The last  ruling cited  by his Lordship in the case of Shyam Lal  Jaiswal is the ruling in the case of   Mahboob Ali  (supra) delivered by  Hon'ble U.S. Tripathi, J. In this case  his Lordship had observed that Magistrate has got no jurisdiction to treat an application under section 156(3) Cr.P.C. as complaint and such  an  order passed by the Magistrate  is without jurisdiction. It is, however, to be seen that this ruling was  delivered by his Lordship  on 21.12.2000 when the   aforesaid judgemnt of  Hon'ble Apex Court  in  Suresh Chand Jain  (supra)   and   of  Full Bench  in the case of  Ram Babu Gupta  (supra )  had not been  delivered . So this ruling of Hon'ble Single Judge  now can  not be treated to be  laying  down  the correct  law in view of  aforesaid rulings of  Hon'ble Apex Court   and Full Bench  of this Court.

The position  that emerges  out of  the discussion  attempted  above  is that,  taking into consideration  the above  rulings  of Hon'ble Apex Court  and  Full  Bench   of this Court, the Single Judge  ruling  in Shyam Lal   Jaiswal's case  laying down a contrary   view can not be  followed and  in view of  the above ruling  of   Hon'ble Supreme  Court and  the  Full Bench of  this Court , the order  passed  by  the learned Magistrate  is  completely valid . He had jurisdiction to pass  an order for registration of the case as a complaint  on  an application under section 156(3) Cr. P. C.  as laid down by  the above Full Bench  on the point  no. 2 in its judgement .

Learned counsel for the applicant  has also  pointed out that  there is no allegation of   the offence under section 354 I.P.C.  in the  application of the complainant  and the Learned Magistrate had  erroneously  passed an order summoning  the accused for  this offence. It was  conceded by  the Learned counsel for the  complainant   also that  there is no allegation  under section 354  I.P.C. against  the accused persons  and it appears that  the order  summoning the accused persons under section 354 I.P.C.  has been passed  under some  misapprehension . Hence the order passed by the  Magistrate  summoning  the accused under section 354 I.P.C. is liable to be set aside.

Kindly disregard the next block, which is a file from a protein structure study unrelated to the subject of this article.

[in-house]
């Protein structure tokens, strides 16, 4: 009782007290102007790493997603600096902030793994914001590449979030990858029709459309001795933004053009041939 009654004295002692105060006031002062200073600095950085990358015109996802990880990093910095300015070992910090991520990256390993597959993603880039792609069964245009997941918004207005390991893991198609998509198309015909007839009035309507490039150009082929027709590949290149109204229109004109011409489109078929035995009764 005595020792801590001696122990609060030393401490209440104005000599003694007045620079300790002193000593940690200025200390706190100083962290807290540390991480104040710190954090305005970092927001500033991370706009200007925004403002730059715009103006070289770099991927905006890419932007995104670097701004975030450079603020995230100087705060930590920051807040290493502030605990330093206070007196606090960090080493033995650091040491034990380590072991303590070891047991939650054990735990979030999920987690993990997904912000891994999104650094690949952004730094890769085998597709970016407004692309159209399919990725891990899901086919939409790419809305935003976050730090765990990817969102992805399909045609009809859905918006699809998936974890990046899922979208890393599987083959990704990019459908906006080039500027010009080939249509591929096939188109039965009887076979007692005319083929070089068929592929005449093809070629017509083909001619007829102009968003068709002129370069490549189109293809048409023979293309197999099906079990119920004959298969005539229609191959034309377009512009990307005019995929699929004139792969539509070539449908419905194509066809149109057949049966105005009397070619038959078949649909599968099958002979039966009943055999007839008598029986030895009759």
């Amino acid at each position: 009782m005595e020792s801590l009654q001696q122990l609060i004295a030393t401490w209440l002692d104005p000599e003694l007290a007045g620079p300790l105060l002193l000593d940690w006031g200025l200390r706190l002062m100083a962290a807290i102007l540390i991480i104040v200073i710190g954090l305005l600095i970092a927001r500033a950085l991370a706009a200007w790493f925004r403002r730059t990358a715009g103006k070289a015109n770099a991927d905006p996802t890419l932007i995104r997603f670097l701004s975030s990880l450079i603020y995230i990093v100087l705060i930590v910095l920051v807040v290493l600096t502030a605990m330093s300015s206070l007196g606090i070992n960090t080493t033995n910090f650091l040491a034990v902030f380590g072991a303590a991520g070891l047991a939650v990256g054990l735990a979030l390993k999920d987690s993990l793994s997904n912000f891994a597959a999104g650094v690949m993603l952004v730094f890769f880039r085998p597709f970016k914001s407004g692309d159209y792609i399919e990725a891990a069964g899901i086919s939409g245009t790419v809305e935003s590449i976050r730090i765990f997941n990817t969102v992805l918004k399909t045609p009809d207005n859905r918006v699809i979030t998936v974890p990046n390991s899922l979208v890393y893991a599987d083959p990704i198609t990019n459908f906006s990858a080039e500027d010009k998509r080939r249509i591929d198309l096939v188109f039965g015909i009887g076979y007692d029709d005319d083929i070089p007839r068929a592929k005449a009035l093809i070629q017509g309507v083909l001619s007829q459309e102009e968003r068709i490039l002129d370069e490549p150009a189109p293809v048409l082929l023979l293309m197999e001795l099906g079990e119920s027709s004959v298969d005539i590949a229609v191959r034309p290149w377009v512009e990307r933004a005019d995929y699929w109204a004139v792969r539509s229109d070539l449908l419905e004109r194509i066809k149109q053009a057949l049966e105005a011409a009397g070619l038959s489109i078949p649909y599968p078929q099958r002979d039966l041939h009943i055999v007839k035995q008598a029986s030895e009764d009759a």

The position in this way is that  the application  under section 482 Cr.P.C. deserves to be  partly allowed   to the extent  of  quashing  of  the  summoning order   under section  354 I.P.C. only. The rest of the summoning order  passed by the Magistrate  in respect of the remaining  offences is valid .

Accordingly, the application  under section 482 Cr. P. C.  is   partly allowed only to  the extent  it relates to quashing  of  the  summoning order under section  354 I.P.C. and the  summoning  order  to that  extent is  quashed. The remaining portion of  the summoning order  passed by the Magistrate  is valid  and is maintained. The accused are, however, allowed one month's time  to appear before the Magistrate and  during this period  the execution of  non bailable warrant against the accused applicant  shall remain stayed  so  as to enable  him to    appear   before the court concerned. The accused  applicant, after  putting  in  appearance  before the court,  may apply for bail  and   their  bail  application shall be  decided  by the Courts  expeditiously, if possible on the same day, taking into consideration  the directions of this Court  in the  case of Amrawati Devi  Vs. State of  U. P. [2004(ACJ) 1846].

With the above  observations the application  under section 482 Cr.P.C. stands  disposed of.